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Goodbye Ageism

Is ageism the loser in 2020?

Who would have thought we’d see two septuagenarians battling for the presidency? It wasn’t so long ago that the Beatles’ hit “When I'm 64” revealed that 64 was considered old: “Will you still need me, will you still feed me, when I’m 64?”

We’ve come a long way. These last four years we’ve been led by a 70+-year-old, and we now have elected a president who will end his first presidential term as an octogenarian. How did this happen? When was the glass ceiling of age shattered?

Age stigma has been changing with each decade. Try Googling “aging” and see what comes up. Roughly 20 years ago, I googled “old man” and the images that appeared were almost all of Santa Claus. Around 10 years ago when I googled “aging," all of the news article headlines highlighted frailty and vulnerability. Today, search results yield articles about healthy aging. Images of the 65+ set are of healthy, smiling men and women.

Fashion trends have also come a long way. Clothing was once a clear indicator of age. The polyester stretch outfits in pastel colors are long gone for older women, traded in for clothes that can be worn by any age. In fact, my 94-year-old mother-in-law has been known to wear yoga pants—the same kind I’ve seen teenagers wearing (and she looks great).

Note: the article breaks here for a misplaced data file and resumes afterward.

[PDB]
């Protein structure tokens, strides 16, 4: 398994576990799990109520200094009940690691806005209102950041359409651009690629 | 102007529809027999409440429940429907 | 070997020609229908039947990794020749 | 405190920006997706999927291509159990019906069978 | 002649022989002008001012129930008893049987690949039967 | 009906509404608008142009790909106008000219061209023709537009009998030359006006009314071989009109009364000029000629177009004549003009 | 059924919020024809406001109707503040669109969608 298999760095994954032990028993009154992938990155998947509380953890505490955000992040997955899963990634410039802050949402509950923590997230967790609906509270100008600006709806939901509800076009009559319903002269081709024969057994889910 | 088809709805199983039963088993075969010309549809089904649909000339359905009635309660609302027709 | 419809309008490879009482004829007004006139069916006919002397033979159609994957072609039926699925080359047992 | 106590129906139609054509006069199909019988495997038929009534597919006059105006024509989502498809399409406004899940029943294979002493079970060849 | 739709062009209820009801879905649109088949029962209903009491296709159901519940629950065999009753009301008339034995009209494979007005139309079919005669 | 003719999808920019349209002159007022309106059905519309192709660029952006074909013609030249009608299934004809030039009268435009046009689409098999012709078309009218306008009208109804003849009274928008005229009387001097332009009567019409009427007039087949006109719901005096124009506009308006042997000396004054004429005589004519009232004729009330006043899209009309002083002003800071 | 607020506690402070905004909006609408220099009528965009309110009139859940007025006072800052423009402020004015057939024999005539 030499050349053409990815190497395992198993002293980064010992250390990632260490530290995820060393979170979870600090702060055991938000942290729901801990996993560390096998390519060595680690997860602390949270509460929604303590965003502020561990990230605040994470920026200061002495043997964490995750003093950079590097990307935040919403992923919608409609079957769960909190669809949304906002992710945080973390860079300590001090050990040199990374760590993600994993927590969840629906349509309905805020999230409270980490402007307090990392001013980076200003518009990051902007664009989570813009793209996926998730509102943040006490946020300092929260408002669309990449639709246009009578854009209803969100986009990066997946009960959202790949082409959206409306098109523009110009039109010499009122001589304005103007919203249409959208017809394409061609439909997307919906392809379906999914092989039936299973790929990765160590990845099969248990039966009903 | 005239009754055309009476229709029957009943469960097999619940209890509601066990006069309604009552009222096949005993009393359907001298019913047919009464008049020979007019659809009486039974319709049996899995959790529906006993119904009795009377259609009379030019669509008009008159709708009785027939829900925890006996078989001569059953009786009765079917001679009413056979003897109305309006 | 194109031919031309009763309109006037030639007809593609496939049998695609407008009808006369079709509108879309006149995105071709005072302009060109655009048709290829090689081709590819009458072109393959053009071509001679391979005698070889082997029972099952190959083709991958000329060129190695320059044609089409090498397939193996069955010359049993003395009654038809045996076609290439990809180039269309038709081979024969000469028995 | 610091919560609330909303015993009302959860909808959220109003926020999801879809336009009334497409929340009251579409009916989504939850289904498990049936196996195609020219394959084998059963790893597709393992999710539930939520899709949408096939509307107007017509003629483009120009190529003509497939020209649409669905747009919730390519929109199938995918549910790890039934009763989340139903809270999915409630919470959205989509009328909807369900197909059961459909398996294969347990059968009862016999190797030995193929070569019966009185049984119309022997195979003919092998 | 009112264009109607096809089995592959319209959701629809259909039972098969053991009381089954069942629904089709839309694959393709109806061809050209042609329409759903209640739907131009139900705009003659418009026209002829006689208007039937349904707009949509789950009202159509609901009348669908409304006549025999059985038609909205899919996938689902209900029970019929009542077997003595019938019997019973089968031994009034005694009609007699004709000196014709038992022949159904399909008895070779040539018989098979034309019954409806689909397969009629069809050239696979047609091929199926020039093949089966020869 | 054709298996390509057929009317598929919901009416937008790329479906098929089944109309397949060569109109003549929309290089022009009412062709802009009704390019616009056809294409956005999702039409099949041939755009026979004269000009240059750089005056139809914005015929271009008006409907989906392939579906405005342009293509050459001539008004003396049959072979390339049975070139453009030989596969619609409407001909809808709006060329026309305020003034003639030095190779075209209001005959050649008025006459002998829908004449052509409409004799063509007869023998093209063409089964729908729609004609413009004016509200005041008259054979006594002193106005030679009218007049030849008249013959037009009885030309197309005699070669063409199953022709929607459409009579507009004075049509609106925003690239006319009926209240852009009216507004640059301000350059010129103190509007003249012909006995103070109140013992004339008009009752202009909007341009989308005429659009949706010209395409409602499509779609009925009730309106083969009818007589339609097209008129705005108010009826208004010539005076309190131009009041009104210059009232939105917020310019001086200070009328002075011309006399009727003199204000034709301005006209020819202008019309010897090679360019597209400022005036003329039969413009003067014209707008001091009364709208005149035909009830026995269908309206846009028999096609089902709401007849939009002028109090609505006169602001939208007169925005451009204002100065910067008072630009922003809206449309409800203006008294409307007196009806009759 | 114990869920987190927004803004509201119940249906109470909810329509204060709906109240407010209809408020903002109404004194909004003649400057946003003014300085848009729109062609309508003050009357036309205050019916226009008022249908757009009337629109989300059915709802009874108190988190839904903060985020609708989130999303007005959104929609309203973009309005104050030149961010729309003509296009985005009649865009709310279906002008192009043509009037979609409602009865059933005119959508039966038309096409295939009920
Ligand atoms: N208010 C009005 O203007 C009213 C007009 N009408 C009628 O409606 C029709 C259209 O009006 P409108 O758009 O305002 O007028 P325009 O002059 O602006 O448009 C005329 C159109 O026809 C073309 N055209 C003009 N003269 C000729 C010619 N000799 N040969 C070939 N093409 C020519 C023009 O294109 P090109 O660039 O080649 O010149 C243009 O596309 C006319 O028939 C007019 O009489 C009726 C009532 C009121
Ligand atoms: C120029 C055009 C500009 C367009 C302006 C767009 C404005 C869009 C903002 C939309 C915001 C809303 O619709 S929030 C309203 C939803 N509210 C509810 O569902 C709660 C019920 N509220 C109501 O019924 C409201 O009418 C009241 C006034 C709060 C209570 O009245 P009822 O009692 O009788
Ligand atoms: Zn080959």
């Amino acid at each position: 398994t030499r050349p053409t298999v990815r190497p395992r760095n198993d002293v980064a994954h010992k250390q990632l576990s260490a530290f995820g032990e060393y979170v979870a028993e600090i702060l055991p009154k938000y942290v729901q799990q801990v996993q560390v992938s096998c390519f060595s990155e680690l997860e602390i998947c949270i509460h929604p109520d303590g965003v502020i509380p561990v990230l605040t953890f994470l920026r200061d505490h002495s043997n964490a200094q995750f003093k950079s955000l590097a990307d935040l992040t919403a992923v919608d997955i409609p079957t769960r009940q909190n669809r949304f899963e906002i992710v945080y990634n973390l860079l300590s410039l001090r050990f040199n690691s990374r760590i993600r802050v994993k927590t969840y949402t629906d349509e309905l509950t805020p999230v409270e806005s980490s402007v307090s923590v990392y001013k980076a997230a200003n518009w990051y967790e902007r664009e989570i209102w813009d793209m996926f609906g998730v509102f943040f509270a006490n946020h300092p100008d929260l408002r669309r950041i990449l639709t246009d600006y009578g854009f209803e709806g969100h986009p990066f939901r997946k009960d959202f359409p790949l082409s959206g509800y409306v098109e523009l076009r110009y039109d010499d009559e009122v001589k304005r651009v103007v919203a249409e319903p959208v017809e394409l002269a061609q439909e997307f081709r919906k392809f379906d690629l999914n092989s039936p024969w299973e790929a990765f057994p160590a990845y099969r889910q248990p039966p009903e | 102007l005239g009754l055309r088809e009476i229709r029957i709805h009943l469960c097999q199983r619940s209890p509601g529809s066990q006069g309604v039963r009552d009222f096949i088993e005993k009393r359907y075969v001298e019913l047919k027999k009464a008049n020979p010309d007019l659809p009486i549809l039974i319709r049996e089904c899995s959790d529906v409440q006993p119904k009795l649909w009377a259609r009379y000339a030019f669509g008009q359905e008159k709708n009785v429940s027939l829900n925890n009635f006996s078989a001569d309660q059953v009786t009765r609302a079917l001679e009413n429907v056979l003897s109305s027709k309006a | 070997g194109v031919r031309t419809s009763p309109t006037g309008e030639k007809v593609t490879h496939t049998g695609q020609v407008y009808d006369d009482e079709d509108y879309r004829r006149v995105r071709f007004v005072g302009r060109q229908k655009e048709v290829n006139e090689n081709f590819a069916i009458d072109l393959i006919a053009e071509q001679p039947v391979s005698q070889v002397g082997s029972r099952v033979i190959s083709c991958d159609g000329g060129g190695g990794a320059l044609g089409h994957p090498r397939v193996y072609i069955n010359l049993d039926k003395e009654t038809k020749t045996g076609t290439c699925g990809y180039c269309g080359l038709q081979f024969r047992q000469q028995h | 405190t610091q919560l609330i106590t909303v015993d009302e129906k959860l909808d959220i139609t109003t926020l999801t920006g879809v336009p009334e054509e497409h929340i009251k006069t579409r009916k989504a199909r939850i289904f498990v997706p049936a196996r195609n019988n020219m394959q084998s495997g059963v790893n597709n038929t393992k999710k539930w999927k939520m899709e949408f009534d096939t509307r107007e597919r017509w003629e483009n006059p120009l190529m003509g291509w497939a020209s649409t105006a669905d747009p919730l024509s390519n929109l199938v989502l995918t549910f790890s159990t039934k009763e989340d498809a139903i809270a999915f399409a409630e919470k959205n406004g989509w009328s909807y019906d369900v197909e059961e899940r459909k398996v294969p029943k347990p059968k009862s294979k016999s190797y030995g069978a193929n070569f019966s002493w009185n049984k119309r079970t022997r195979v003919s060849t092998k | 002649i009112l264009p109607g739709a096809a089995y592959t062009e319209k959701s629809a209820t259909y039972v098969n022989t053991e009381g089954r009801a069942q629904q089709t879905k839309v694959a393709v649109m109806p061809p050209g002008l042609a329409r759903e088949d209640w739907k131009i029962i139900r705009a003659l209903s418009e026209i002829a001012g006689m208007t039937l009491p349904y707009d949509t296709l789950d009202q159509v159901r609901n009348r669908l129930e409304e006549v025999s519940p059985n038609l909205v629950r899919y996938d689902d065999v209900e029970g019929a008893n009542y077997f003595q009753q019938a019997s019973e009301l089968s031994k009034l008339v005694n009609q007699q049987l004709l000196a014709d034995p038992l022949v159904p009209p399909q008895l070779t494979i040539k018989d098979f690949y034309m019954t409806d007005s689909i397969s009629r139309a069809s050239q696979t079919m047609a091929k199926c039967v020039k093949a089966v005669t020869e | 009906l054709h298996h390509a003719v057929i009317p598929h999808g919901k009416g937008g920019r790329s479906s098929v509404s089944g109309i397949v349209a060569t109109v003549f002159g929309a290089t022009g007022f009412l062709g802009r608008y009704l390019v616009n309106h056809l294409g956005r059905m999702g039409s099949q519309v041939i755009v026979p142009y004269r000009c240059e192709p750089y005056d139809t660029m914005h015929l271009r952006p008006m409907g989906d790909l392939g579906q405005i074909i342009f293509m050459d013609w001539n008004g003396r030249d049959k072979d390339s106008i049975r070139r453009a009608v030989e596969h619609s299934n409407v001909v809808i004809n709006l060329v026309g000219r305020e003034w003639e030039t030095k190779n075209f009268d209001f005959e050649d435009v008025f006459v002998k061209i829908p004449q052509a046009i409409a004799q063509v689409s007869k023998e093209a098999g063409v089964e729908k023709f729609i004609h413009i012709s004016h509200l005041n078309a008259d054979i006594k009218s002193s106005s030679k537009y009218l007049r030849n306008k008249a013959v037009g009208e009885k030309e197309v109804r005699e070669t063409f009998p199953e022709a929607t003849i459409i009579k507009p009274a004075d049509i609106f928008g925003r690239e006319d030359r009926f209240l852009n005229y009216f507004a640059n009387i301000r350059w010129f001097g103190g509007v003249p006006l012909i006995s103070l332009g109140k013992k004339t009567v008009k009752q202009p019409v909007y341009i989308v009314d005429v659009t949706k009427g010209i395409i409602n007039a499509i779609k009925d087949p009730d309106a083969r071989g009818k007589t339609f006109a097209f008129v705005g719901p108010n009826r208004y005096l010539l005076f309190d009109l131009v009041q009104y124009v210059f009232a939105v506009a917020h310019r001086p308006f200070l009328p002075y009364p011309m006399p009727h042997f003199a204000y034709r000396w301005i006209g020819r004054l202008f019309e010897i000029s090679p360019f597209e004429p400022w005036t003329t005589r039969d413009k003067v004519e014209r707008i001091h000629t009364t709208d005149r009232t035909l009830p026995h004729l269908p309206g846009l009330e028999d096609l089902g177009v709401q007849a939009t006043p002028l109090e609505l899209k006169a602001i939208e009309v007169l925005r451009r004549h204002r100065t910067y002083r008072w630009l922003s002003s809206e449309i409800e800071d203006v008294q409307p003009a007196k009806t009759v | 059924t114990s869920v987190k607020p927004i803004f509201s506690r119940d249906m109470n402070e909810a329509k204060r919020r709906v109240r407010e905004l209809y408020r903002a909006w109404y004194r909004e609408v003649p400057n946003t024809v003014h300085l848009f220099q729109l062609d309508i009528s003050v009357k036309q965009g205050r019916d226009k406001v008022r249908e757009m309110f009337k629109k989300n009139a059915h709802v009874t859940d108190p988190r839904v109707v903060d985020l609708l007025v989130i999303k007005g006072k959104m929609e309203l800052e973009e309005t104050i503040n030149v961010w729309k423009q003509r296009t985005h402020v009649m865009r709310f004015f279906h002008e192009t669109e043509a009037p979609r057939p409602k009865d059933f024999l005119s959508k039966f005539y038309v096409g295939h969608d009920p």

I haven’t seen men wearing Columbo-esque trench coats, shorts, and knee socks with shoes and other trends of the past lately either. These have been swapped out for the same athletic clothes that could easily be worn by someone decades younger.

We work much longer than we ever did, and although some are not happy about this change, many people prefer to work for as many years as they possibly can without worry of a mandatory retirement. According to the ADEA (Age Discrimination in Employment Act), in most professions, forced retirement based on age is illegal.

Roughly 25 years ago, the ADEA was amended to protect anyone over 40 from being forced into retirement. Not only is this good for those who want to continue working, it is good for the workforce. Older employees have crystallized intelligence, which is an accumulation of a lifetime of knowledge and skills that younger generations simply don’t have.

So, where are we headed? We’re headed toward a more inclusive view of aging. A more fluid view of aging. Stigma is getting reduced with each decade and with time, the value of wisdom that comes with age will be explicitly valued and sought after. Experience will matter and age will be an asset.